Ford Motor Company

Ford Motor Company

Ford Motor Company is an American multinational automobile manufacturer headquartered in Dearborn, Michigan, United States. It was founded by Henry Ford and incorporated on June 16, 1903. The company sells automobiles and commercial vehicles under the Ford brand, and luxury cars under its Lincoln luxury brand. Ford also owns Brazilian SUV manufacturer Troller, an 8% stake in Aston Martin of the United Kingdom and a 32% stake in China's Jiangling Motors. It also has joint ventures in China, Taiwan, Thailand, and Turkey. The company is listed on the New York Stock Exchange and is controlled by the Ford family; they have minority ownership but the majority of the voting power.

Ford Mustang

Ford Mustang

The Ford Mustang is a series of American automobiles manufactured by Ford. In continuous production since 1964, the Mustang is currently the longest-produced Ford car nameplate. Currently in its sixth generation, it is the fifth-best selling Ford car nameplate. The namesake of the "pony car" automobile segment, the Mustang was developed as a highly styled line of sporty coupes and convertibles derived from existing model lines, initially distinguished by "long hood, short deck" proportions.

Fiat

Fiat

Fiat Automobiles S.p.A. is an Italian automobile manufacturer, formerly part of Fiat Chrysler Automobiles, and since 2021 a subsidiary of Stellantis through its Italian division Stellantis Italy. Fiat Automobiles was formed in January 2007 when Fiat S.p.A. reorganized its automobile business, and traces its history back to 1899 when the first Fiat automobile, the Fiat 4 HP, was produced.

Fiat 124 Spider (2016)

Fiat 124 Spider (2016)

The Fiat 124 Spider, nicknamed the Fiata, is a front-engine, rear-drive, two-passenger roadster manufactured by Mazda for FCA, having debuted at the 2015 LA Auto Show for model year 2016.

Jaguar Cars

Jaguar Cars

Jaguar is the luxury vehicle brand of Jaguar Land Rover, a British multinational car manufacturer with its headquarters in Whitley, Coventry, England. Jaguar Cars was the company that was responsible for the production of Jaguar cars until its operations were fully merged with those of Land Rover to form Jaguar Land Rover on 1 January 2013.

Jaguar F-Type

Jaguar F-Type

The Jaguar F-Type (X152) is a series of two-door, two-seater grand tourers manufactured by British car manufacturer Jaguar Land Rover under their Jaguar Cars marque since 2013. The car's JLR D6a platform is based on a shortened version of the XK's platform. It is the so-called "spiritual successor" to the famous E-Type.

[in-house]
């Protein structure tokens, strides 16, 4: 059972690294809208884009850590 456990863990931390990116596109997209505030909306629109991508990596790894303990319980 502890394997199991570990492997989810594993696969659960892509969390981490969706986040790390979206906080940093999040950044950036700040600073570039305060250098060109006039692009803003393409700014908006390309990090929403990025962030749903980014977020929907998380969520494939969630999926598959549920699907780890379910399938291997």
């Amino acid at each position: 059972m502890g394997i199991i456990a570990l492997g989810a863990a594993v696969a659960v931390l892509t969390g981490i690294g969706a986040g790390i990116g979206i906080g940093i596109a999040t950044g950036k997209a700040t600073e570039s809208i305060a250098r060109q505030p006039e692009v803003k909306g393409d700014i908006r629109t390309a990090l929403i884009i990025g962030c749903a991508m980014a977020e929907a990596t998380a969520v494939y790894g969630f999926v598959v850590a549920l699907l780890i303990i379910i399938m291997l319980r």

Chevrolet

Chevrolet

Chevrolet is an American automobile division of the American manufacturer General Motors (GM). Louis Chevrolet (1878–1941), Arthur Chevrolet and ousted General Motors founder William C. Durant (1861–1947) started the company on November 3, 1911 as the Chevrolet Motor Car Company. Durant used the Chevrolet Motor Car Company to acquire a controlling stake in General Motors with a reverse merger occurring on May 2, 1918, and propelled himself back to the GM presidency. After Durant's second ousting in 1919, Alfred Sloan, with his maxim "a car for every purse and purpose", would pick the Chevrolet brand to become the volume leader in the General Motors family, selling mainstream vehicles to compete with Henry Ford's Model T in 1919 and overtaking Ford as the best-selling car in the United States by 1929 with the Chevrolet International.

Chevrolet Camaro

Chevrolet Camaro

The Chevrolet Camaro is a mid-size American automobile manufactured by Chevrolet, classified as a pony car. It first went on sale on September 29, 1966, for the 1967 model year and was designed to compete with the Ford Mustang. The Camaro shared its platform and major components with the Firebird, produced by General Motors' Pontiac division that was also introduced for 1967.

Source: "S-segment", Wikipedia, Wikimedia Foundation, (2023, March 11th), https://en.wikipedia.org/wiki/S-segment.

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See also
References
  1. ^ "REGULATION (EEC) No 4064/89 - MERGER PROCEDURE" (PDF). Office for Official Publications of the European Communities L-2985 Luxembourg.
  2. ^ "Latest Safety Ratings". www.euroncap.com. Retrieved 21 March 2019.
  3. ^ a b "European sales 2017 Exotic and Sports Car segments". www.carsalesbase.com. 20 February 2018. Retrieved 17 March 2019.
  4. ^ "European sales 2014 Coupe segment". www.carsalesbase.com. 4 June 2015. Retrieved 16 March 2019.
  5. ^ "European sales 2014 Convertible segment". www.carsalesbase.com. 4 June 2015. Retrieved 17 March 2019.